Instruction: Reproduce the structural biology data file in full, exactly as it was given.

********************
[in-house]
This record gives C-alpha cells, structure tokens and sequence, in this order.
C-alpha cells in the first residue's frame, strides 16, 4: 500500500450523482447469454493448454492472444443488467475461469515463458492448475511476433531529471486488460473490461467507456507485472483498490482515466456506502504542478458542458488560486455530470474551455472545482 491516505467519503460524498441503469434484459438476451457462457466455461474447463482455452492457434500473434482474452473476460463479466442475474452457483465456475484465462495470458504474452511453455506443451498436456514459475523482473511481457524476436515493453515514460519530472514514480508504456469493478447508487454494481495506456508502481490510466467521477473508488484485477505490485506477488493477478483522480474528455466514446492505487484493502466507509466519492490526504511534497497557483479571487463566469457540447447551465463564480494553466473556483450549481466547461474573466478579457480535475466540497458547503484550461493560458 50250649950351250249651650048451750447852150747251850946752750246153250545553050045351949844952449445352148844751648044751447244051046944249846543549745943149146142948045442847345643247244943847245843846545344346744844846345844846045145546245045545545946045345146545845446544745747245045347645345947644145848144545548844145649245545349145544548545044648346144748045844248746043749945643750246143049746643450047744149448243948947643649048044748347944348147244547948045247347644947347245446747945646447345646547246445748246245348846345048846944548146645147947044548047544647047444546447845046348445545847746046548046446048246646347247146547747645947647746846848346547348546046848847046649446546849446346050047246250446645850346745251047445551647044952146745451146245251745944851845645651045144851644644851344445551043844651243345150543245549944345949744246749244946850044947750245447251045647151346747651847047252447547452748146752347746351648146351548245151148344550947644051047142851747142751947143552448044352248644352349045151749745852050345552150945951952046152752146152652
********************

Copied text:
[in-house]
This record gives C-alpha cells, structure tokens and sequence, in this order.
C-alpha cells in the first residue's frame, strides 16, 4: 500500500450523482447469454493448454492472444443488467475461469515463458492448475511476433531529471486488460473490461467507456507485472483498490482515466456506502504542478458542458488560486455530470474551455472545482 491516505467519503460524498441503469434484459438476451457462457466455461474447463482455452492457434500473434482474452473476460463479466442475474452457483465456475484465462495470458504474452511453455506443451498436456514459475523482473511481457524476436515493453515514460519530472514514480508504456469493478447508487454494481495506456508502481490510466467521477473508488484485477505490485506477488493477478483522480474528455466514446492505487484493502466507509466519492490526504511534497497557483479571487463566469457540447447551465463564480494553466473556483450549481466547461474573466478579457480535475466540497458547503484550461493560458 50250649950351250249651650048451750447852150747251850946752750246153250545553050045351949844952449445352148844751648044751447244051046944249846543549745943149146142948045442847345643247244943847245843846545344346744844846345844846045145546245045545545946045345146545845446544745747245045347645345947644145848144545548844145649245545349145544548545044648346144748045844248746043749945643750246143049746643450047744149448243948947643649048044748347944348147244547948045247347644947347245446747945646447345646547246445748246245348846345048846944548146645147947044548047544647047444546447845046348445545847746046548046446048246646347247146547747645947647746846848346547348546046848847046649446546849446346050047246250446645850346745251047445551647044952146745451146245251745944851845645651045144851644644851344445551043844651243345150543245549944345949744246749244946850044947750245447251045647151346747651847047252447547452748146752347746351648146351548245151148344550947644051047142851747142751947143552448044352248644352349045151749745852050345552150945951952046152752146152652